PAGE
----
Only sheep wait for the bus here

February 11, 2014

August? Really?

There’s been lots of cycling and bike building in between then and now that I really should have written about, but, y’know, didn’t. At least my camera works now. There was even a ride in Surrey back in December, but that was such an overload of sensory information that I didn’t know how to start writing about it.

On the same bike featured in the post below, albeit with a couple of slight modifications,  I went for my first solitary,  somewhat exercise-focused ride out into Aberdeenshire for 2014.  Everyone I know, including me, has been talking about how mild the winter has been, how we haven’t had snow and the resulting ice, and wondering “when it’s going to get cold”. Well, I have the answer: just go up the hill.  As soon as you get out of Aberdeen, there is heavy frost everywhere, and bits of ice by the side of the road. Ungritted side roads look much icier, and make me question my planned route, but I press on. I have two specific places in mind.

The first is a boat parked by the side of the road. A back road, mind. In rural Aberdeenshire, twenty miles from the sea, in a bit of forest that seperates a cow park from a sheep park.  I should add that this road is one we use for road race training in the summer, and it’s from then that I remember the boat, because there is something quite hallucinatory about it when you’re riding flat-out. You go over a brow, turn to the right and if you’re riding in a fast bunch you just about have time to see it there, surrounded by bracken, catching the light of the setting sun. The effect isn’t the same when you’re riding along at modest, out-of-season pace, on your own, looking for it. It’s more a case of, “it’s after this corner…isn’t it?”, interrupted on this particular evening by a number of 7.5 tonne lorries which are the same width as the road, whose drivers seem to have decided that it is a good idea to shuttle back and forth along here, forcing passing cyclists to take to the verge. I hope they meet a car coming the other way and have to stop. Or another truck, now that would be funny.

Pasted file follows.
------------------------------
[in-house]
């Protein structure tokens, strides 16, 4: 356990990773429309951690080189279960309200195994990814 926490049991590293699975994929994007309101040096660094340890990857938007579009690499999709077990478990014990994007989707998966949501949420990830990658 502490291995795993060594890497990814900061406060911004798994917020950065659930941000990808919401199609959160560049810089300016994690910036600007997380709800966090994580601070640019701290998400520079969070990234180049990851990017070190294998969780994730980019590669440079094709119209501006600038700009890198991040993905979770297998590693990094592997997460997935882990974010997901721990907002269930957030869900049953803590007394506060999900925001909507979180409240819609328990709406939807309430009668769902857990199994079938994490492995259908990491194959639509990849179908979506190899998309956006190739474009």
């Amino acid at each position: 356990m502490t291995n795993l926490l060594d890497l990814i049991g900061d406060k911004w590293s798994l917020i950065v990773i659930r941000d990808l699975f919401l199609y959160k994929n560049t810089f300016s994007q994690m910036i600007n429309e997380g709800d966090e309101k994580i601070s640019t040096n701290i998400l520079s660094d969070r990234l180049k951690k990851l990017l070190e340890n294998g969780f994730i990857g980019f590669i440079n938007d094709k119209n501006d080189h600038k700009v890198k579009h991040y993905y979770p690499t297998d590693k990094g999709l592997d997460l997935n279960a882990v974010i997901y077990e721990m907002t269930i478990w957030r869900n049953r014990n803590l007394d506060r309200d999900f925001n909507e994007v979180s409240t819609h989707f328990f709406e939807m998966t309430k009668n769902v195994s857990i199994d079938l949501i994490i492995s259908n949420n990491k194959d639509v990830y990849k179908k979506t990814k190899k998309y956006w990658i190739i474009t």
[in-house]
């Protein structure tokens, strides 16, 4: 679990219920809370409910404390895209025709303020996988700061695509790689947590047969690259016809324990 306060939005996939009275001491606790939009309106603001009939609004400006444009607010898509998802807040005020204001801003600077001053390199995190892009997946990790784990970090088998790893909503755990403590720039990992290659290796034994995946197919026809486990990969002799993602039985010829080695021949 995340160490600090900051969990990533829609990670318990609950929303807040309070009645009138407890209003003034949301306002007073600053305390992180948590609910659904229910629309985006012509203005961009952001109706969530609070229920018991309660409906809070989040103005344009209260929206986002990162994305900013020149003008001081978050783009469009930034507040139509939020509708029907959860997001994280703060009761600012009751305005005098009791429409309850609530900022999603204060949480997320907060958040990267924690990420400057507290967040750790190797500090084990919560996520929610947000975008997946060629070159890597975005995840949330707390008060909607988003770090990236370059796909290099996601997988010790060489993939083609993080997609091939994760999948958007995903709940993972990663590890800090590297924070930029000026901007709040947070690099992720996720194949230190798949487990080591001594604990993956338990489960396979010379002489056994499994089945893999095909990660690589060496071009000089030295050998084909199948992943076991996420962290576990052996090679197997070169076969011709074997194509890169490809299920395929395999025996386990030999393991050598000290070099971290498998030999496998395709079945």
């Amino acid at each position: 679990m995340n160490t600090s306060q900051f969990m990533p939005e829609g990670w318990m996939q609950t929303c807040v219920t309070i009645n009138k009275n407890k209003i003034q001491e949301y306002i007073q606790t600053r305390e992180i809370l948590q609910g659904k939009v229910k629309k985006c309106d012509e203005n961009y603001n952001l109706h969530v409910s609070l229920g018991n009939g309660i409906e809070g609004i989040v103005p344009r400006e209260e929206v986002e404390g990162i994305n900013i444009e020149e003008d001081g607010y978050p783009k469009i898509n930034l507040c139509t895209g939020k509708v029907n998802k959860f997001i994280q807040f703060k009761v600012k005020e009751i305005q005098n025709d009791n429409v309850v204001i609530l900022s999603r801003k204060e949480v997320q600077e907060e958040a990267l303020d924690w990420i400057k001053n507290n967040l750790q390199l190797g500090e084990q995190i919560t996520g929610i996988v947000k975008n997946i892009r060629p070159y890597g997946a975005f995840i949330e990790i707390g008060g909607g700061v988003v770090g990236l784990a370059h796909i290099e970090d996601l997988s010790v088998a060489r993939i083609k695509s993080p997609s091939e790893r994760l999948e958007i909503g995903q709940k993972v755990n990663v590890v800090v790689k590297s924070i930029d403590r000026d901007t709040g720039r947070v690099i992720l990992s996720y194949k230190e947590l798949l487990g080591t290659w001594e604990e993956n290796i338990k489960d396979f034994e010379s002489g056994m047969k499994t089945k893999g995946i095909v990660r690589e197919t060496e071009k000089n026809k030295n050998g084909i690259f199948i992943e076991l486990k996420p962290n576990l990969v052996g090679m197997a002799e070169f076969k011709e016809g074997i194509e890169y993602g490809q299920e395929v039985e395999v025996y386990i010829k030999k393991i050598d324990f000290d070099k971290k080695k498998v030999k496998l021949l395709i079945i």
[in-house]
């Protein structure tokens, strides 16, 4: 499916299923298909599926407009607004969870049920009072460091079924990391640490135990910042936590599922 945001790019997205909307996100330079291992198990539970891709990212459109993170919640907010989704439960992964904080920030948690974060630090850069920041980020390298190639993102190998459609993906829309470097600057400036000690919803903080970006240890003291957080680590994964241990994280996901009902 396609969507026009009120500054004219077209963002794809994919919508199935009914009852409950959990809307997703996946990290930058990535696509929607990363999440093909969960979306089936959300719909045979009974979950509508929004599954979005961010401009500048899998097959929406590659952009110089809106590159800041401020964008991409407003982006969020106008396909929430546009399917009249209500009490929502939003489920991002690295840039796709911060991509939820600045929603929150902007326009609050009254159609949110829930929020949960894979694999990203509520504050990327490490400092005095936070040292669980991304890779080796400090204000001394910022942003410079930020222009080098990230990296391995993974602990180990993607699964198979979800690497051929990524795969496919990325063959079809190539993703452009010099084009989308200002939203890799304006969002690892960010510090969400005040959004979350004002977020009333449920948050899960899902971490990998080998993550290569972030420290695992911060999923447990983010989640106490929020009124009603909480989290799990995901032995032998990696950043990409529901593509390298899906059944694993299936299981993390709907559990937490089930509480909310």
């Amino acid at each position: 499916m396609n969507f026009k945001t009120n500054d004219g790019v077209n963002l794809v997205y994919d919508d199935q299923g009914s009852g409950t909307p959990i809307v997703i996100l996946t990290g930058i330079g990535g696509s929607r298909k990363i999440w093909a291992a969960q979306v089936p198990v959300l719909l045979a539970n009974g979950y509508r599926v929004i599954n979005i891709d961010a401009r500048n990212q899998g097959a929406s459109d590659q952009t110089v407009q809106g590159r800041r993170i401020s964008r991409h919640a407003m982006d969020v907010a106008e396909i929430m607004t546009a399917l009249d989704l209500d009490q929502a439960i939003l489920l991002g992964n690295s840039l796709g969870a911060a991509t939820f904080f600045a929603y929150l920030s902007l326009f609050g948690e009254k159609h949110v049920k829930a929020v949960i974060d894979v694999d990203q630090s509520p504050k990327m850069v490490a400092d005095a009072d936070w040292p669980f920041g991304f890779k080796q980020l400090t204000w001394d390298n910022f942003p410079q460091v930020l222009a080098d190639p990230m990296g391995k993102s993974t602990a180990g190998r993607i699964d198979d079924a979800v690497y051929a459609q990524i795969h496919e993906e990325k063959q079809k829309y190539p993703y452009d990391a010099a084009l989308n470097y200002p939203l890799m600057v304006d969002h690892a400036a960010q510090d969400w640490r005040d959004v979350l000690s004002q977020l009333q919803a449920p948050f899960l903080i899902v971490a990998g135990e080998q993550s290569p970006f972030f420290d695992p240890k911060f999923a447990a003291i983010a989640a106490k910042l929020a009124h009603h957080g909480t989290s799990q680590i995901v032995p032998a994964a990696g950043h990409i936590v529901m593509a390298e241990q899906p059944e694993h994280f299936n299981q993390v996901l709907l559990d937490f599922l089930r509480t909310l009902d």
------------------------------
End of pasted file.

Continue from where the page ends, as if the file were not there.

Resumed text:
And on to my destination, which is what I believe to be the world’s most isolated bus stop. I’ve included a picture, but what I can’t show you is the wind in this place. It was fairly calm this evening, but often it howls in from the West, buffeting the so-called “shelter” and whipping the grass and trees around, nothing you would want to be standing waiting in. I have never seen anyone waiting for a bus here, although the sheep in the park behind might be interested in a bid for freedom.



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